# Simpler proof that $y^3[d^2y/dx^2]$ is a constant if $y^2=ax^2+bx+c$?

here's my question If $$y^2=ax^2+bx+c$$ then prove that $$y^3[d^2y/dx^2]$$ is a constant . I have solved this using the conventional method, taking square root, differentiating w.r.t to x and using chain and quotient rule But can't think of some alternative smaller and more efficient method ?? Can you ?

Also can someone suggest me any alternative to quotient rule I need something more non conventional, time saving and vastly Applicable method .🙂

• Have you tried implicitly differentiating with respect to $x$? May 20 at 15:48
• Hello and welcome to math.stackexchange. Have you tried implicit differentiation? May 20 at 15:48
• Is chain rule okay? Quotient rule is just a special form of chain rule and I cannot see how we can find $y\frac{\mathrm{d}y}{\mathrm{d}x}=2ax+b$ without using chain rule. May 20 at 15:53
• Also try the multiplication rule of $\frac d{dx} f(x)\cdot\left(\frac1{g(x)}\right)$ May 21 at 0:36

Differentiating both sides once, we have

$$2y\frac{\mathrm{d}y}{\mathrm{d}x}=2ax+b,$$

and differentiating twice, we reach

$$2\left(\frac{\mathrm{d}y}{\mathrm{d}x}\right)^2+2y\frac{\mathrm{d^2}y}{\mathrm{d}x^2}=2a.$$

Substituting, we find

$$\left(\frac{2ax+b}{2y}\right)^2+y\frac{\mathrm{d^2}y}{\mathrm{d}x^2}=a$$

$$(2ax+b)^2+4y^3\frac{\mathrm{d^2}y}{\mathrm{d}x^2}=4ay^2$$

$$4y^3\frac{\mathrm{d^2}y}{\mathrm{d}x^2}=4a(ax^2+bx+c)-(2ax+b)^2$$

$$4y^3\frac{\mathrm{d^2}y}{\mathrm{d}x^2}=(4a^2x^2+4abx+4ac)-(4a^2x^2+4abx+b^2)$$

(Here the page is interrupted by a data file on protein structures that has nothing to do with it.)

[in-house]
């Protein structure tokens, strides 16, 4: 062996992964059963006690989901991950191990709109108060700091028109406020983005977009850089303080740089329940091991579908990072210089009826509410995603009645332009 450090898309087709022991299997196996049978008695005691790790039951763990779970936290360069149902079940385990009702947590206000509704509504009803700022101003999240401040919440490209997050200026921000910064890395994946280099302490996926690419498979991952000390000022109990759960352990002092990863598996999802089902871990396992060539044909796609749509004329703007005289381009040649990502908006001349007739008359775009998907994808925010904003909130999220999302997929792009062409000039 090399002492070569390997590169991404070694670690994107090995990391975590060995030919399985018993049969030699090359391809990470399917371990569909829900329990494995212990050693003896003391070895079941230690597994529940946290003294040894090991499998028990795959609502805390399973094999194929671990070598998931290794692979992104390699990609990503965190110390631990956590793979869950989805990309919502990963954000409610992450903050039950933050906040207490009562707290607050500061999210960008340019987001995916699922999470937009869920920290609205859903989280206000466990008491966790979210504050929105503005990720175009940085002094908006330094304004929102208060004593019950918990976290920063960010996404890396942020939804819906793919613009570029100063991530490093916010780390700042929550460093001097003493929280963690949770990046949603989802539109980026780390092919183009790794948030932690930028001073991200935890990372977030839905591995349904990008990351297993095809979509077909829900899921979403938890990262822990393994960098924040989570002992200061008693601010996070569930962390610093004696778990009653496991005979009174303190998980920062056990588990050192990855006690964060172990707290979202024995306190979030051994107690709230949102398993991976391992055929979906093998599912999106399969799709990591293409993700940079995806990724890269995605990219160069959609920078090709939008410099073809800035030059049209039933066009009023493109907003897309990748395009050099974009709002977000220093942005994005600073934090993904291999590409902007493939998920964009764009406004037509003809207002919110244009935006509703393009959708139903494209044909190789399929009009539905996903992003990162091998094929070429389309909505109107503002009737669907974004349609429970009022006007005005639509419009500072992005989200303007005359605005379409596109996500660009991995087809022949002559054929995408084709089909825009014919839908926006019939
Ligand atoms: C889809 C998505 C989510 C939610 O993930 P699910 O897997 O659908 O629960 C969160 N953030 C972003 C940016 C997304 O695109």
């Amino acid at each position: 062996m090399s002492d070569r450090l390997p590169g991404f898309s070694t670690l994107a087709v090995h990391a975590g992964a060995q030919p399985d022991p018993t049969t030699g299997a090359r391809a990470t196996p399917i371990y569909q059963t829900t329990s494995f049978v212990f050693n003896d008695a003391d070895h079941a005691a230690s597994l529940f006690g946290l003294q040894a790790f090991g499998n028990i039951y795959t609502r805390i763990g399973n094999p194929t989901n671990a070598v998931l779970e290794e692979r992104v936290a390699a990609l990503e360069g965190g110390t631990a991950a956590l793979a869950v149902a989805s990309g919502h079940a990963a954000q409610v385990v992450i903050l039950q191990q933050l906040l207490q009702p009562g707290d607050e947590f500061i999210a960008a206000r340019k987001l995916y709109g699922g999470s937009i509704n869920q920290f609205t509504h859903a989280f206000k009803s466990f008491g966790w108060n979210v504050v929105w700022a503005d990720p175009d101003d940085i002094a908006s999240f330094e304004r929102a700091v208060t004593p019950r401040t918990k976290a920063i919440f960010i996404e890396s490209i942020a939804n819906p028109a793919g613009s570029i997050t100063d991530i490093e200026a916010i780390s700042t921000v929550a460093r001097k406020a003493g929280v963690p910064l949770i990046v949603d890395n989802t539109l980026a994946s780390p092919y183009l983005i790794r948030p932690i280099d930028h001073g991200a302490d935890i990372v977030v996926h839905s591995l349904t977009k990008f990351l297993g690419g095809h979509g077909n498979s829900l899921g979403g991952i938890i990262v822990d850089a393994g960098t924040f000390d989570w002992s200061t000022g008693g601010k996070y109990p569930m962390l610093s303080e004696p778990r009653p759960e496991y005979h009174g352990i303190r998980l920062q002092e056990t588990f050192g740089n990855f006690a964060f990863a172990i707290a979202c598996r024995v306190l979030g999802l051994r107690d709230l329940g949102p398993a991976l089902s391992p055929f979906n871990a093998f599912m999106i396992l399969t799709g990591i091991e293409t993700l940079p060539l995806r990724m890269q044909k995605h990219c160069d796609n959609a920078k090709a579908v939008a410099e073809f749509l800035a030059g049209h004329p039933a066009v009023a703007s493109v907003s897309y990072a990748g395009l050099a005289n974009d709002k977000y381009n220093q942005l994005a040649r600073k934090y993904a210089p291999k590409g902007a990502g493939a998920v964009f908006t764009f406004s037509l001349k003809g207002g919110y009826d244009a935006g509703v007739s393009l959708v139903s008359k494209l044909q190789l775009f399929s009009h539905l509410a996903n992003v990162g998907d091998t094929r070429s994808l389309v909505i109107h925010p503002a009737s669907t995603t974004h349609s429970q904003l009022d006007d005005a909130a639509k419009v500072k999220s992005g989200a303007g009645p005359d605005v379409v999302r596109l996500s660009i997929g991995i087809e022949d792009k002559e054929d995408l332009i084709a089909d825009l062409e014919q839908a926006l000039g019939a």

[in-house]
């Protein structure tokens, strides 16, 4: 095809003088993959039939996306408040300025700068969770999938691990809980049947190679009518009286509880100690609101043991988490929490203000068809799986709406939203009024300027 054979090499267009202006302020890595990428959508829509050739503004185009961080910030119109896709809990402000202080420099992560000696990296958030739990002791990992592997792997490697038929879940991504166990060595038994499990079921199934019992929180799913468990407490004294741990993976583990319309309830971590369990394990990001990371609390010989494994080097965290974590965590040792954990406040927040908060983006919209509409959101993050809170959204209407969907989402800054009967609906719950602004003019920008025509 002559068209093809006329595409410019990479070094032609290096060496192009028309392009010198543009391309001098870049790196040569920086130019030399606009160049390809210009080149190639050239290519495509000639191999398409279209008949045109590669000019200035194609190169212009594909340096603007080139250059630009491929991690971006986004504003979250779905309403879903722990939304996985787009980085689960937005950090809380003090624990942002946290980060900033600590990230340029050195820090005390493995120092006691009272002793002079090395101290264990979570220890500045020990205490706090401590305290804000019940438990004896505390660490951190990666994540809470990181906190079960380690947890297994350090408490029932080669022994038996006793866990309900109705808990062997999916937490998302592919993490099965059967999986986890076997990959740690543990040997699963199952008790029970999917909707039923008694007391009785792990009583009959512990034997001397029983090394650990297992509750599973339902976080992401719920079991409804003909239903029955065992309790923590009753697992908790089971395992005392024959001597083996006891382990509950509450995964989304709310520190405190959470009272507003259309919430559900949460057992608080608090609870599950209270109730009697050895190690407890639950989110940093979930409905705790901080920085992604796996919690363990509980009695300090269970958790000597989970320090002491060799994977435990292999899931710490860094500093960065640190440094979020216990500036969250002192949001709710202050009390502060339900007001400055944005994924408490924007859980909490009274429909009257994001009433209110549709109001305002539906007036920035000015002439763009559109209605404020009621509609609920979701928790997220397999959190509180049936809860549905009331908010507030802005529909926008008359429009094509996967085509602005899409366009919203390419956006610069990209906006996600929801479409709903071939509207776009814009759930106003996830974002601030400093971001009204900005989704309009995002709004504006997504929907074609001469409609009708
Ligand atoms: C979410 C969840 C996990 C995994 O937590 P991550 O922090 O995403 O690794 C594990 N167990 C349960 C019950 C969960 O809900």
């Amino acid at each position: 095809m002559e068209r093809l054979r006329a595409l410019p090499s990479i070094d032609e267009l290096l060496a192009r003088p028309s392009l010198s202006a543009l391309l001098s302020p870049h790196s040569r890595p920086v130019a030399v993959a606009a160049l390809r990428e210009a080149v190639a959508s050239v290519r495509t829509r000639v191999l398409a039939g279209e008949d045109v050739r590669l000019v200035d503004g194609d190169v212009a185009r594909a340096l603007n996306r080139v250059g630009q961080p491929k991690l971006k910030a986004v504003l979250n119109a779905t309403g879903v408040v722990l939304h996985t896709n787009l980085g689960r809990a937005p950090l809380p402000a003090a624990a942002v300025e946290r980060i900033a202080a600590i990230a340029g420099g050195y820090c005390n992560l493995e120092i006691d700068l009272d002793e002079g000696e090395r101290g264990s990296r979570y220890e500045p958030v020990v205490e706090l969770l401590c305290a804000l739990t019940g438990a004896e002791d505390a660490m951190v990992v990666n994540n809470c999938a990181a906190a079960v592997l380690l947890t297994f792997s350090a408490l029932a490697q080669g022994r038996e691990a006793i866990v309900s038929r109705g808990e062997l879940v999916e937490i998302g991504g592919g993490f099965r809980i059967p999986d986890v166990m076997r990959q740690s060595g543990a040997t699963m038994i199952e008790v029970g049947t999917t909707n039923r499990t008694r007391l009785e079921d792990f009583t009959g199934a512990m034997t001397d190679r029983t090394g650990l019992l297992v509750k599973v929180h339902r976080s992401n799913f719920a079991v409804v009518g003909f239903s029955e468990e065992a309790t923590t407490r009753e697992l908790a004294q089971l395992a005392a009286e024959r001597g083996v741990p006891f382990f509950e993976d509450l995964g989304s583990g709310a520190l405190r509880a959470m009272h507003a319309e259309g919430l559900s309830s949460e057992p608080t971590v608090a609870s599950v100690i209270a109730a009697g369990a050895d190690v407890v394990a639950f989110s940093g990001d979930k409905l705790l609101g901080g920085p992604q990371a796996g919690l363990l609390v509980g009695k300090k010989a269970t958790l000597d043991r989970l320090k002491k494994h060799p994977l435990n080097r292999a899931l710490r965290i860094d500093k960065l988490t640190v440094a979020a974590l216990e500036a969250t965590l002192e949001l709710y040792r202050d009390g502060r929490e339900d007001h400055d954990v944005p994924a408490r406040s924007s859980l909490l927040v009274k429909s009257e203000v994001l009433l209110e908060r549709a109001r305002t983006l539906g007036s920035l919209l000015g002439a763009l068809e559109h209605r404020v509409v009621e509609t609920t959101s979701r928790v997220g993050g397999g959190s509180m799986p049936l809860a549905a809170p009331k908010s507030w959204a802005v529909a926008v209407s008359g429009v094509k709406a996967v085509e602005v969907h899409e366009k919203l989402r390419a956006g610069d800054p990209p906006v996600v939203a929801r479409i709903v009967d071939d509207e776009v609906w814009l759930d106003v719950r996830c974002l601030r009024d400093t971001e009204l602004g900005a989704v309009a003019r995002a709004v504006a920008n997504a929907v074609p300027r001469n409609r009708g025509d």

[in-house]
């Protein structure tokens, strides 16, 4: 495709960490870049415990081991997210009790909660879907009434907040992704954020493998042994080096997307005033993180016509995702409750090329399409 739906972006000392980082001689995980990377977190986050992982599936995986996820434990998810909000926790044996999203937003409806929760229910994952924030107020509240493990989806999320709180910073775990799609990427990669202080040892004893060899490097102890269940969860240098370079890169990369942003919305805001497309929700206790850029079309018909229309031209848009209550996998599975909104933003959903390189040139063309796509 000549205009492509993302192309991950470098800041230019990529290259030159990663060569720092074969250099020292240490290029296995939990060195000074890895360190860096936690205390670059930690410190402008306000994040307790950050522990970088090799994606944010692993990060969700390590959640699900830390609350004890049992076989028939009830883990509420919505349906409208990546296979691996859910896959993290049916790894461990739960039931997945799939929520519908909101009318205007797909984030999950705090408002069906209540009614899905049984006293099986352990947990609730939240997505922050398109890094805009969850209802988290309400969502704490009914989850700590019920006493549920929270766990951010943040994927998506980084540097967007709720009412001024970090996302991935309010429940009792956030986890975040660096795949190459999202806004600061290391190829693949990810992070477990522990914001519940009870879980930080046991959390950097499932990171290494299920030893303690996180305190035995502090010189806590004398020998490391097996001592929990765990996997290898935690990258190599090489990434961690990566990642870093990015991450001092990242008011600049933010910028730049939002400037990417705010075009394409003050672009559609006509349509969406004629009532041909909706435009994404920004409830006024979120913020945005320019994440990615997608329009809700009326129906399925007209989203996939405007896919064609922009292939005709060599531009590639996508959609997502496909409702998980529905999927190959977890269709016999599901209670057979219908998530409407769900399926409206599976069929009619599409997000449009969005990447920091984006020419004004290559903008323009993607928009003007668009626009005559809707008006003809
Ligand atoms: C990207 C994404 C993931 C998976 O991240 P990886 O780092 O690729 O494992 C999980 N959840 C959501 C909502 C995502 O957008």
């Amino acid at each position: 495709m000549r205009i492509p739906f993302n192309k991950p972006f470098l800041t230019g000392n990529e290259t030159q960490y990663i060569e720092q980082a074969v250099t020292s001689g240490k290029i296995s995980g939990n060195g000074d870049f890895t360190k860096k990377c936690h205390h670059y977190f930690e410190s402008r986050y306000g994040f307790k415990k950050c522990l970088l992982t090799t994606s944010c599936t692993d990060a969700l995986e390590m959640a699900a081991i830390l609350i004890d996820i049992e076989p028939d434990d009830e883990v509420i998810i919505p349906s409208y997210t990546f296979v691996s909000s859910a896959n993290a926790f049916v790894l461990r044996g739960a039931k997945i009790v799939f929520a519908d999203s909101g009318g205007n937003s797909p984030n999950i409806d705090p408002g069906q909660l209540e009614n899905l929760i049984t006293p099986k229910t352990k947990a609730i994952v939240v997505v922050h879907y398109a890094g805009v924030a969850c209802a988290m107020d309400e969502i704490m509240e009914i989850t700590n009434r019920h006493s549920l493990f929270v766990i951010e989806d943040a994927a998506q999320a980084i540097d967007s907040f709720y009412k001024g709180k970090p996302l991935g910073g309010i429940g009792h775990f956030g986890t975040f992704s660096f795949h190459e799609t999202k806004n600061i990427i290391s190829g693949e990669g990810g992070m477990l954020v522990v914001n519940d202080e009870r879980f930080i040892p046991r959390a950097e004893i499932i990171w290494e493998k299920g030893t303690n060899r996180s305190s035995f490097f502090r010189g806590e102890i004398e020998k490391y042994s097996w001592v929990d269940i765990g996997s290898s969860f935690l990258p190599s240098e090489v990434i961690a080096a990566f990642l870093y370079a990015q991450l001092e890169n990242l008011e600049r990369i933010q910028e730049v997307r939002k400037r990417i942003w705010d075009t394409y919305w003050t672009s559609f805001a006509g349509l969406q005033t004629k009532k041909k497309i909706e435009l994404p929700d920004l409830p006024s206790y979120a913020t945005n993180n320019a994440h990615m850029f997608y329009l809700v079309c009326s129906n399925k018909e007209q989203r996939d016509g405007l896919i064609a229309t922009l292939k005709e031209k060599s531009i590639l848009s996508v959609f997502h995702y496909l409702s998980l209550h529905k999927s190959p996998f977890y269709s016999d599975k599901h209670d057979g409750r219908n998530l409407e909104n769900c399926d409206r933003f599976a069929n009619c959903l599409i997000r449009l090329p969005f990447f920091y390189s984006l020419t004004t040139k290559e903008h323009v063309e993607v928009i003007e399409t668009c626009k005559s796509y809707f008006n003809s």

$$y^3\frac{\mathrm{d^2}y}{\mathrm{d}x^2}=\frac{4ac-b^2}{4}.$$

We still use the chain rule but not the quotient rule.

Using implicit derivation: $$(y^2)^\prime = 2yy^\prime = 2ax+b \Rightarrow y^\prime=\frac{2ax+b}{2y}$$ $$(y^2)^{\prime\prime} = 2(y^\prime)^2+2yy^{\prime\prime} = 2a \Rightarrow y^{\prime\prime}=\frac{a-(y^\prime)^2}{y}$$ Thus \begin{align} y^3y^{\prime\prime}=y^2(a-(y^\prime)^2) &= y^2(a-\left(\frac{2ax+b}{2y}\right)^2) \\ &= ay^2-\frac{1}{4}(2ax+b)^2 \\ &= (a^2x^2+abx+ac)-\frac{1}{4}(4a^2x^2+4abx+b^2) \\ &= (a^2x^2+abx+ac)-(a^2x^2+abx+\frac{b^2}{4}) \\ &= ac - \frac{b^2}{4} \ \ \ \text{(which is constant)} \end{align}

Using differentials, it is easy to see that $$2y dy = (2ax+ b) dx \tag{1}$$ from which we can write $$u = \frac{dy}{dx} = \frac{2ax+b}{2y}$$

Using again differentials and product rule, $$\begin{eqnarray} du &=& \frac{2a}{2y} dx - \frac{2ax+b}{2y^2} dy = \left[ \frac{a}{y} - \frac{(2ax+b)^2}{4y^3} \right] dx \end{eqnarray}$$ where we have used (1).

Finally $$\begin{eqnarray} y^3\frac{du}{dx} = y^3\frac{d^2y}{dx^2} &=& \left[ ay^2 - \frac{(2ax+b)^2}{4} \right] = \left[ a(ax^2+bx+c) - \frac{(2ax+b)^2}{4} \right] = ac-\frac{b^2}{4} \end{eqnarray}$$

Here is a proof that uses only the fact that $$u = ax^2 + bx + c$$ is quadratic and hence $$u''' = 0$$.

We know that $$y^2 = u$$ and hence $$2 y y' = u' , \, y^4 = u^2$$. Differentiate the second identity twice: $$4 y^3y' = 2 u u', \quad 4 y^3 y'' + 12 y^2 (y')^2 = 2uu'' + 2 (u')^2 \, .$$ Since $$4y^2(y')^2 = (u')^2$$, this implies $$4 y^3 y'' = 2uu'' + 2 (u')^2 - 12 y^2 (y')^2 = 2 uu'' - (u')^2 \, .$$ Differentiate this one more time and use the assumption $$u''' = 0$$ to obtain $$\frac{d}{dx} \left( 4 y^3 \frac{d^2y}{dx^2} \right) = 2 u u''' + 2 u' u''- 2u' u'' = 0 \, .$$ Hence $$y^3 \frac{d^2y}{dx^2}$$ is constant.